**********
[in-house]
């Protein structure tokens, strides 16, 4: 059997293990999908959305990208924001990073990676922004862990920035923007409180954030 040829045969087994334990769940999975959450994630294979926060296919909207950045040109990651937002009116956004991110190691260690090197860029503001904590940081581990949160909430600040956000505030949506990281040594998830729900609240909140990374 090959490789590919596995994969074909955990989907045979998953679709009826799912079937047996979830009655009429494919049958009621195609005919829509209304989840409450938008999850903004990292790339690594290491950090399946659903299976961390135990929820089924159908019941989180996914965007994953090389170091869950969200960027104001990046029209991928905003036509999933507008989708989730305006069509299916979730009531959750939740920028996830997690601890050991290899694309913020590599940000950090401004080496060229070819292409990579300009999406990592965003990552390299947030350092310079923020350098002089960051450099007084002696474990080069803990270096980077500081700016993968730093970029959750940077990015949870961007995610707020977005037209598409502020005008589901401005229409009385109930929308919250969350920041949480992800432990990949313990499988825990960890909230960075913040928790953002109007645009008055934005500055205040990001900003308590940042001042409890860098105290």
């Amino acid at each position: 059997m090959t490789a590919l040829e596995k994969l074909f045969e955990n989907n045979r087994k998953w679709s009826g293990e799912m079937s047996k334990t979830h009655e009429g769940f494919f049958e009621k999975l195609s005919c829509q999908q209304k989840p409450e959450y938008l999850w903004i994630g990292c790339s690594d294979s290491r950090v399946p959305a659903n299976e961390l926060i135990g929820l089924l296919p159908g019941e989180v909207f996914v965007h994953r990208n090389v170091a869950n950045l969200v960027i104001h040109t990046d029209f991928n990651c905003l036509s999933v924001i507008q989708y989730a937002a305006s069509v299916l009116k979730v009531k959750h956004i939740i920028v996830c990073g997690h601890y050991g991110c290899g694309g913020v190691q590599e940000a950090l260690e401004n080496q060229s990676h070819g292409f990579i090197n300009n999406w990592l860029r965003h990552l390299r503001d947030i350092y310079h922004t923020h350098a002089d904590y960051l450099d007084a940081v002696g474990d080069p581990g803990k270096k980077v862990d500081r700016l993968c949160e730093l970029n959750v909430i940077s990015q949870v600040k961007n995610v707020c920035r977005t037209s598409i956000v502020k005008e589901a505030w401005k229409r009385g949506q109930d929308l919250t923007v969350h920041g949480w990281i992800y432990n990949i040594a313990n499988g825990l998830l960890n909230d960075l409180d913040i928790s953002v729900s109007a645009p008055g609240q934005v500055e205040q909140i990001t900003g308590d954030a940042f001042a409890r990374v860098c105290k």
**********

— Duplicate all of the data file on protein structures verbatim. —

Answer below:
[in-house]
């Protein structure tokens, strides 16, 4: 059997293990999908959305990208924001990073990676922004862990920035923007409180954030 040829045969087994334990769940999975959450994630294979926060296919909207950045040109990651937002009116956004991110190691260690090197860029503001904590940081581990949160909430600040956000505030949506990281040594998830729900609240909140990374 090959490789590919596995994969074909955990989907045979998953679709009826799912079937047996979830009655009429494919049958009621195609005919829509209304989840409450938008999850903004990292790339690594290491950090399946659903299976961390135990929820089924159908019941989180996914965007994953090389170091869950969200960027104001990046029209991928905003036509999933507008989708989730305006069509299916979730009531959750939740920028996830997690601890050991290899694309913020590599940000950090401004080496060229070819292409990579300009999406990592965003990552390299947030350092310079923020350098002089960051450099007084002696474990080069803990270096980077500081700016993968730093970029959750940077990015949870961007995610707020977005037209598409502020005008589901401005229409009385109930929308919250969350920041949480992800432990990949313990499988825990960890909230960075913040928790953002109007645009008055934005500055205040990001900003308590940042001042409890860098105290």
């Amino acid at each position: 059997m090959t490789a590919l040829e596995k994969l074909f045969e955990n989907n045979r087994k998953w679709s009826g293990e799912m079937s047996k334990t979830h009655e009429g769940f494919f049958e009621k999975l195609s005919c829509q999908q209304k989840p409450e959450y938008l999850w903004i994630g990292c790339s690594d294979s290491r950090v399946p959305a659903n299976e961390l926060i135990g929820l089924l296919p159908g019941e989180v909207f996914v965007h994953r990208n090389v170091a869950n950045l969200v960027i104001h040109t990046d029209f991928n990651c905003l036509s999933v924001i507008q989708y989730a937002a305006s069509v299916l009116k979730v009531k959750h956004i939740i920028v996830c990073g997690h601890y050991g991110c290899g694309g913020v190691q590599e940000a950090l260690e401004n080496q060229s990676h070819g292409f990579i090197n300009n999406w990592l860029r965003h990552l390299r503001d947030i350092y310079h922004t923020h350098a002089d904590y960051l450099d007084a940081v002696g474990d080069p581990g803990k270096k980077v862990d500081r700016l993968c949160e730093l970029n959750v909430i940077s990015q949870v600040k961007n995610v707020c920035r977005t037209s598409i956000v502020k005008e589901a505030w401005k229409r009385g949506q109930d929308l919250t923007v969350h920041g949480w990281i992800y432990n990949i040594a313990n499988g825990l998830l960890n909230d960075l409180d913040i928790s953002v729900s109007a645009p008055g609240q934005v500055e205040q909140i990001t900003g308590d954030a940042f001042a409890r990374v860098c105290k």